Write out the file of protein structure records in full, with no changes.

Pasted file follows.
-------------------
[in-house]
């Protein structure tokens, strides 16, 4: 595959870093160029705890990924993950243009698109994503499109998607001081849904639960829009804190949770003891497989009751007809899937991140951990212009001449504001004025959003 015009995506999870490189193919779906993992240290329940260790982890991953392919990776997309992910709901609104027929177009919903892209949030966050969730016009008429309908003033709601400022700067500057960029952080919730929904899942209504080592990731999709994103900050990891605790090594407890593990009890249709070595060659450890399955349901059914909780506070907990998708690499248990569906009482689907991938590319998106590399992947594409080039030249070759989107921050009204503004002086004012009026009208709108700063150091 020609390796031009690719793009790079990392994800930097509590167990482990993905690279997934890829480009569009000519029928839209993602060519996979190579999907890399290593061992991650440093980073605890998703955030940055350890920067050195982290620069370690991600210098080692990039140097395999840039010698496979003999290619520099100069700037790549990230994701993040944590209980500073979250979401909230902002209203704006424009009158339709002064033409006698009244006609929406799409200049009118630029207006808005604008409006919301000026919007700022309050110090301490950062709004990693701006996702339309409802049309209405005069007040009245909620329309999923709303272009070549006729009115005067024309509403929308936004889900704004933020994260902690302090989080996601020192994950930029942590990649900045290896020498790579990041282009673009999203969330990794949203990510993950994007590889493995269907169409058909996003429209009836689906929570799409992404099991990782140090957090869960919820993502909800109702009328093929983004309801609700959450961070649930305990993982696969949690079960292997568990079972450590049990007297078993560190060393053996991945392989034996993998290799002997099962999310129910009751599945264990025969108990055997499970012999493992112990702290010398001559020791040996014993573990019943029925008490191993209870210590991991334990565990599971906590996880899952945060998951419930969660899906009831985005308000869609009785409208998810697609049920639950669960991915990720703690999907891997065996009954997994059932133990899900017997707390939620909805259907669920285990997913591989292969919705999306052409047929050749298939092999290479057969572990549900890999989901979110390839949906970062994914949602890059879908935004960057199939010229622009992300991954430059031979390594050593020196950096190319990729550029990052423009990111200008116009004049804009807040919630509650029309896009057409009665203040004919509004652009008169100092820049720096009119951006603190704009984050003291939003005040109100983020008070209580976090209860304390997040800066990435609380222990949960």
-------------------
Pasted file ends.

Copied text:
[in-house]
């Protein structure tokens, strides 16, 4: 595959870093160029705890990924993950243009698109994503499109998607001081849904639960829009804190949770003891497989009751007809899937991140951990212009001449504001004025959003 015009995506999870490189193919779906993992240290329940260790982890991953392919990776997309992910709901609104027929177009919903892209949030966050969730016009008429309908003033709601400022700067500057960029952080919730929904899942209504080592990731999709994103900050990891605790090594407890593990009890249709070595060659450890399955349901059914909780506070907990998708690499248990569906009482689907991938590319998106590399992947594409080039030249070759989107921050009204503004002086004012009026009208709108700063150091 020609390796031009690719793009790079990392994800930097509590167990482990993905690279997934890829480009569009000519029928839209993602060519996979190579999907890399290593061992991650440093980073605890998703955030940055350890920067050195982290620069370690991600210098080692990039140097395999840039010698496979003999290619520099100069700037790549990230994701993040944590209980500073979250979401909230902002209203704006424009009158339709002064033409006698009244006609929406799409200049009118630029207006808005604008409006919301000026919007700022309050110090301490950062709004990693701006996702339309409802049309209405005069007040009245909620329309999923709303272009070549006729009115005067024309509403929308936004889900704004933020994260902690302090989080996601020192994950930029942590990649900045290896020498790579990041282009673009999203969330990794949203990510993950994007590889493995269907169409058909996003429209009836689906929570799409992404099991990782140090957090869960919820993502909800109702009328093929983004309801609700959450961070649930305990993982696969949690079960292997568990079972450590049990007297078993560190060393053996991945392989034996993998290799002997099962999310129910009751599945264990025969108990055997499970012999493992112990702290010398001559020791040996014993573990019943029925008490191993209870210590991991334990565990599971906590996880899952945060998951419930969660899906009831985005308000869609009785409208998810697609049920639950669960991915990720703690999907891997065996009954997994059932133990899900017997707390939620909805259907669920285990997913591989292969919705999306052409047929050749298939092999290479057969572990549900890999989901979110390839949906970062994914949602890059879908935004960057199939010229622009992300991954430059031979390594050593020196950096190319990729550029990052423009990111200008116009004049804009807040919630509650029309896009057409009665203040004919509004652009008169100092820049720096009119951006603190704009984050003291939003005040109100983020008070209580976090209860304390997040800066990435609380222990949960």